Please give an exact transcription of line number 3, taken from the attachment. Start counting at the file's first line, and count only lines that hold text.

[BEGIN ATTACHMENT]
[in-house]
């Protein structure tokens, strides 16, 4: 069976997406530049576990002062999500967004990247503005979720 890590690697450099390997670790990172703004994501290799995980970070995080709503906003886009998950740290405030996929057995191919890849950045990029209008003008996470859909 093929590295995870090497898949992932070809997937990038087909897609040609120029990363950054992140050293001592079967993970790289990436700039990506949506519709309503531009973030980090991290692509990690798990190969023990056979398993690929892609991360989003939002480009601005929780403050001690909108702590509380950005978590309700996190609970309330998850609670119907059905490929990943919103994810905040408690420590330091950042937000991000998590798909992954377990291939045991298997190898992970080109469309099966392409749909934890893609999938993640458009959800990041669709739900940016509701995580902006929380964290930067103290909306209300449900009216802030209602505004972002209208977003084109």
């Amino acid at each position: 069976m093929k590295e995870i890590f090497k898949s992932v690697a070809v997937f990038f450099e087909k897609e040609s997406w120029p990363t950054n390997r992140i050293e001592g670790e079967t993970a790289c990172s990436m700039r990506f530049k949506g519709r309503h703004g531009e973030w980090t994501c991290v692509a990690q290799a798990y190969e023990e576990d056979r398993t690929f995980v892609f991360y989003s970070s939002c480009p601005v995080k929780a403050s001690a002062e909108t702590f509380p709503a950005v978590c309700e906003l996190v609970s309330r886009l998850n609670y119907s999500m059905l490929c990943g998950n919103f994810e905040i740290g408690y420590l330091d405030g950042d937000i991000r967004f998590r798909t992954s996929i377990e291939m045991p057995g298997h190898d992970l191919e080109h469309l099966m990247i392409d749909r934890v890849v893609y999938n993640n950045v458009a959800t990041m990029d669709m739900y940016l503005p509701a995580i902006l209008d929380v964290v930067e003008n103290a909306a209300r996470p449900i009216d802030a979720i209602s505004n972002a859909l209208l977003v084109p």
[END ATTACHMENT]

């Amino acid at each position: 069976m093929k590295e995870i890590f090497k898949s992932v690697a070809v997937f990038f450099e087909k897609e040609s997406w120029p990363t950054n390997r992140i050293e001592g670790e079967t993970a790289c990172s990436m700039r990506f530049k949506g519709r309503h703004g531009e973030w980090t994501c991290v692509a990690q290799a798990y190969e023990e576990d056979r398993t690929f995980v892609f991360y989003s970070s939002c480009p601005v995080k929780a403050s001690a002062e909108t702590f509380p709503a950005v978590c309700e906003l996190v609970s309330r886009l998850n609670y119907s999500m059905l490929c990943g998950n919103f994810e905040i740290g408690y420590l330091d405030g950042d937000i991000r967004f998590r798909t992954s996929i377990e291939m045991p057995g298997h190898d992970l191919e080109h469309l099966m990247i392409d749909r934890v890849v893609y999938n993640n950045v458009a959800t990041m990029d669709m739900y940016l503005p509701a995580i902006l209008d929380v964290v930067e003008n103290a909306a209300r996470p449900i009216d802030a979720i209602s505004n972002a859909l209208l977003v084109p």